Spirit Technology to restructure into three core units to target SMB, midmarket and enterprise

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Spirit Technology to restructure into three core units to target SMB, midmarket and enterprise
Sol Lukatsky (Spirit)

ASX-listed Spirit Technology has announced it will restructure its business around three new business units to simplify the company’s operations.

Called Spirit 2.0, the company will combine its small business offerings under the Nexgen brand, mid-market offerings under the Spirit brand and the corporate and enterprise offerings under the Intalock brand.

The company said the new structure is part of its aim to become Australia’s leading provider of modern and secure digital workplaces by simplifying the operating structure and clearly defining new products and target markets.

Nexgen will primarily offer data and voice services to small businesses with employees between five to 100, while Spirit will offer telco services including data, voice, cloud solutions and managed services to mid-market businesses with employees between 100 to 500. Intalock will specialise in specialist cyber managed services including professional services, security operations and specialist cyber software to corporate and enterprise customers with at least 500 employees.

Spirit also released its financial results for the six months ended 31 December 2021, reporting revenue and earnings growth, as well as a drop in profits.

Revenue for the period was $65.9 million, up 54 percent year over year from $42.8 million, while earnings were $5.5 million, up 62 percent from $3.4 million the previous year. Net profit after tax was $3000, a 99 percent year over year drop from $508,000.

Profit was impacted by a one-time tax benefit Spirit received in FY21 of $230,000, which was replaced by an income tax expense of $386,000. The company also cited impacts from ongoing corporate scaling, investing in a mid-tier sales team, wage inflation and chip shortages.

Revenue growth was driven by product and geographic diversification, with cybersecurity services accounting for 24 percent of revenue and voice services accounting for 23 percent. In comparison, their shares of revenue during H1 FY2021 were at 5 and 4 percent, respectively.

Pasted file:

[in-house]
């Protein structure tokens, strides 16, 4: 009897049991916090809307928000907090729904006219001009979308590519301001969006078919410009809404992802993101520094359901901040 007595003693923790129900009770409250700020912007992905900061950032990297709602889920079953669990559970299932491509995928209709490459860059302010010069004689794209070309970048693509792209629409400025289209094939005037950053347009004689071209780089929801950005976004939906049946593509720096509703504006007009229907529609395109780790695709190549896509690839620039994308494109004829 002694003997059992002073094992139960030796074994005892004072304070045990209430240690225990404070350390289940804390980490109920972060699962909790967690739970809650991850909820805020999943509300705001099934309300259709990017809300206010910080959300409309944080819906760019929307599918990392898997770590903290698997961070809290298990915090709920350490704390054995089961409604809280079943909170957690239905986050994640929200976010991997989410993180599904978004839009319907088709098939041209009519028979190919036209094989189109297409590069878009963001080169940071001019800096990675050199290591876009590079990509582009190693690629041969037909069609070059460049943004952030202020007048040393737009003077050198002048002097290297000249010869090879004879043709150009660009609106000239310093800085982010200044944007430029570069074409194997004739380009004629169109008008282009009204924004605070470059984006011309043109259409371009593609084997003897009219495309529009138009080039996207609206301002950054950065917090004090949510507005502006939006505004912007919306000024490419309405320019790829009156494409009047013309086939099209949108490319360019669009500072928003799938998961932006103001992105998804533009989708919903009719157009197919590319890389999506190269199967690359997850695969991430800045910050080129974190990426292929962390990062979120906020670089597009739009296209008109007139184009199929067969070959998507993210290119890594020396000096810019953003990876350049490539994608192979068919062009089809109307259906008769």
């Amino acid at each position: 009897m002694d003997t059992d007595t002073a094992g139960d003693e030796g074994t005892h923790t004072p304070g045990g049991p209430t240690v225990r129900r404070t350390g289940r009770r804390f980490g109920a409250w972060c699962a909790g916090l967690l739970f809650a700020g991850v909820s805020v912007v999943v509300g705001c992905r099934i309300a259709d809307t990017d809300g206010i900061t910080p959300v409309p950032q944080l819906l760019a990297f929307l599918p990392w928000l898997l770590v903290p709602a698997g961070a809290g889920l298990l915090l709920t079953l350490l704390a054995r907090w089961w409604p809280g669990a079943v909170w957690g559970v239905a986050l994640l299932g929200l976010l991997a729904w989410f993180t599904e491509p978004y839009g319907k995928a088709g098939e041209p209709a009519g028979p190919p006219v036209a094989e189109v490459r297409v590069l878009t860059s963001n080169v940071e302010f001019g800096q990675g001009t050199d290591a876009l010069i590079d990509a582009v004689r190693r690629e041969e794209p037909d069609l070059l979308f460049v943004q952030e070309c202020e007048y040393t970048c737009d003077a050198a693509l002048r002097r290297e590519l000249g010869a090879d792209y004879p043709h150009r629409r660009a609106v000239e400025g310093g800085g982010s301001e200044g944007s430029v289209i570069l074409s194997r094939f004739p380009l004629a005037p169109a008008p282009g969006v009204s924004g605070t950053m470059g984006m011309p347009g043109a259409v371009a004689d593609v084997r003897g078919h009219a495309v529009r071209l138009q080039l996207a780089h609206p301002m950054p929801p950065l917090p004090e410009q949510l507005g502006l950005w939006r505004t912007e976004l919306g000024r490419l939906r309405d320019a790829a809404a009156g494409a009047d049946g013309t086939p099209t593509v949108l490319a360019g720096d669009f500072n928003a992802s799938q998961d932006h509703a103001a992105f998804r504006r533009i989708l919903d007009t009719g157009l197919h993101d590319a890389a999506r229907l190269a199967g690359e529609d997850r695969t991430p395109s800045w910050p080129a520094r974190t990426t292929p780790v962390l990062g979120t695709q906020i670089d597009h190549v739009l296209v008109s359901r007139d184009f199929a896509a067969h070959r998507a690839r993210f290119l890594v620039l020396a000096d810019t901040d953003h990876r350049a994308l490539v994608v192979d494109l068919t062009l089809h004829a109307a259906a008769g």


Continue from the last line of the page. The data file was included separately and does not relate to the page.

Spirit also said it saw cost pressures from maintaining staff levels through the multiple state lockdowns and for scaling investment in corporate functions, but price rises across the business offset some of the costs.

“Over the past year, we have successfully executed upon our strategic plan to shift our focus from fixed wireless assets towards digital solutions with sustainable recurring revenue streams at attractive margins,” Spirit managing director Sol Lukatsky said.

“The acquisitions of Intalock and Nexgen increased our product and geographic diversity, and we are pivoting our investment into technology solutions for workplaces. The strong revenue growth in these first half results show the resilience of our business model in the difficult business environment over the past six months.”

Looking ahead, Spirit is continuing the process of the sale of its fixed wireless
tower assets, now entering an exclusive period of due diligence with the preferred buyer.
The company is also expecting to return to “more normal” trading conditions and expects to report H2 FY2022 revenue of $75 million and full year revenue of around $104 million.

Lukatsky added, “Spirit has enormous upside, its actual intrinsic value is yet to be realised. The operating businesses are all in high growth markets which are going through structural changes as employees demand best in breed digital workplace solutions at home or in the office.”

“Employers will need to invest in their workplace technologies, to ensure they retain their talent and increase productivity. Spirit is positioned at the heart of this market opportunity.”

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